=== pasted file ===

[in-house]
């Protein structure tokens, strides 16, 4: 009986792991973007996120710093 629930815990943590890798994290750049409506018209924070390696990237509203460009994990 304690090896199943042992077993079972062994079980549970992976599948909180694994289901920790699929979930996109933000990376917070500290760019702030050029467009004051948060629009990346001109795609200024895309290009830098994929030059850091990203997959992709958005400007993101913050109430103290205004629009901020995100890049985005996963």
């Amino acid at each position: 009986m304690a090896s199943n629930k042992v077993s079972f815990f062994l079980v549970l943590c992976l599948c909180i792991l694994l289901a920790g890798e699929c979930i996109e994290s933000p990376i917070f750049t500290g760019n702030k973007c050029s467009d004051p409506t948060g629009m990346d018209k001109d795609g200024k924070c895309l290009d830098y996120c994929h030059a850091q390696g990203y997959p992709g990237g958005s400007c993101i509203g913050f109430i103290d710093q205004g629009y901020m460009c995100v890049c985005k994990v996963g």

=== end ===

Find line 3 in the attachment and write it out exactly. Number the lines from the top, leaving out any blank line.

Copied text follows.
């Amino acid at each position: 009986m304690a090896s199943n629930k042992v077993s079972f815990f062994l079980v549970l943590c992976l599948c909180i792991l694994l289901a920790g890798e699929c979930i996109e994290s933000p990376i917070f750049t500290g760019n702030k973007c050029s467009d004051p409506t948060g629009m990346d018209k001109d795609g200024k924070c895309l290009d830098y996120c994929h030059a850091q390696g990203y997959p992709g990237g958005s400007c993101i509203g913050f109430i103290d710093q205004g629009y901020m460009c995100v890049c985005k994990v996963g």